The manor of WHITWELL does not appear by name in the Domesday Survey, but was probably included in the manor of Gatcombe held by William son of Stur, which three brothers had held before the Conquest, each having his aula. (fn. 3) It certainly afterwards formed part of Gatcombe Manor, (fn. 4) and was held by the Stur family, Maud widow of Walter de Lisle being in possession toward the end of the 13th century. (fn. 5) In 1292 her son Sir William de Estur, kt., died seised of the manor, (fn. 6) which had been settled as dower on his wife Agnes. (fn. 7) Geoffrey de Lisle, brother and heir to Sir William de Estur, died before his sister-in-law, and the manor passed on her death in 1298–9 to Geoffrey's son Baldwin. (fn. 8) From that date it followed the same descent as Gatcombe (q.v.) until the 16th century, (fn. 9) when both manors were divided between the Poles and the Ernleys. Richard Ernley in 1564 sold his moiety of the manor to Richard Worsley, Governor of the Isle of Wight. (fn. 10) It then passed with Appuldurcombe (fn. 11) (q.v.) to Sir Richard Worsley, the first baronet of Appuldurcombe. Owing to a complete absence of any deeds after 1604 relating to this part of the manor it is difficult to decide how it descended after this time. It is not mentioned among the possessions of Sir Richard Worsley at his death in 1621, but Appuldurcombe, which he must then have held, is not mentioned either. He may have conveyed it to the Newmans, who held the other moiety, as at the beginning of the 18th century their estate is called 'the manor of Whitwell'; but as William Newman held only half the manor in 1639 it seems probable that the Worsleys retained their share and that it has remained in the family from that time to the present day.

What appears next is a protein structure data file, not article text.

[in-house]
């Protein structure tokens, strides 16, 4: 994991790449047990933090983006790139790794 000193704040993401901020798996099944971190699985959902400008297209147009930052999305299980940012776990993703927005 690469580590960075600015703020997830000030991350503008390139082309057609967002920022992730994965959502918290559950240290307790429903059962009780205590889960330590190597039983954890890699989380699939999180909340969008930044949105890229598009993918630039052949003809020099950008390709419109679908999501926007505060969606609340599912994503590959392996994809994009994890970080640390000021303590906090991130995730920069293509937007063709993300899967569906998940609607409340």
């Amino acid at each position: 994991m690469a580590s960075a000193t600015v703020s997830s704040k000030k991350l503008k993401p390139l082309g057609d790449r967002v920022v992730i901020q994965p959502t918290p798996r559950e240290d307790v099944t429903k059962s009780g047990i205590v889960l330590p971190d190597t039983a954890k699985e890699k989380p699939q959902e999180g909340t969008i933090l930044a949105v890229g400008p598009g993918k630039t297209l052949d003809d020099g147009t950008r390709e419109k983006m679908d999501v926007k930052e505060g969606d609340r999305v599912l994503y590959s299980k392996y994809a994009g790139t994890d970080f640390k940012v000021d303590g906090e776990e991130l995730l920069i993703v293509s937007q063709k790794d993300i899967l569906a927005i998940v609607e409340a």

The Poles sold the manor to Richard Newman, (fn. 12) who in 1596 divided it with Thomas the son of John Worsley, Newman taking the property east of the village street, Worsley taking that to the west. (fn. 13) William Newman died seised of half the manor in 1639, (fn. 14) being succeeded by his son Thomas. The Newmans held their moiety till 1709, when Thomas Newman (presumably the grandson of William) sold it to Sir Robert Worsley, bart. (fn. 15) It thus became united with the other moiety of the manor, and the whole then followed the descent of Appuldurcombe (fn. 16) (q.v.) until 1855. Whitwell was not sold by the Earl of Yarborough, but passed to his second son the Hon. E. C. Anderson-Pelham, to whose son Major Cecil Henry Anderson-Pelham it now belongs.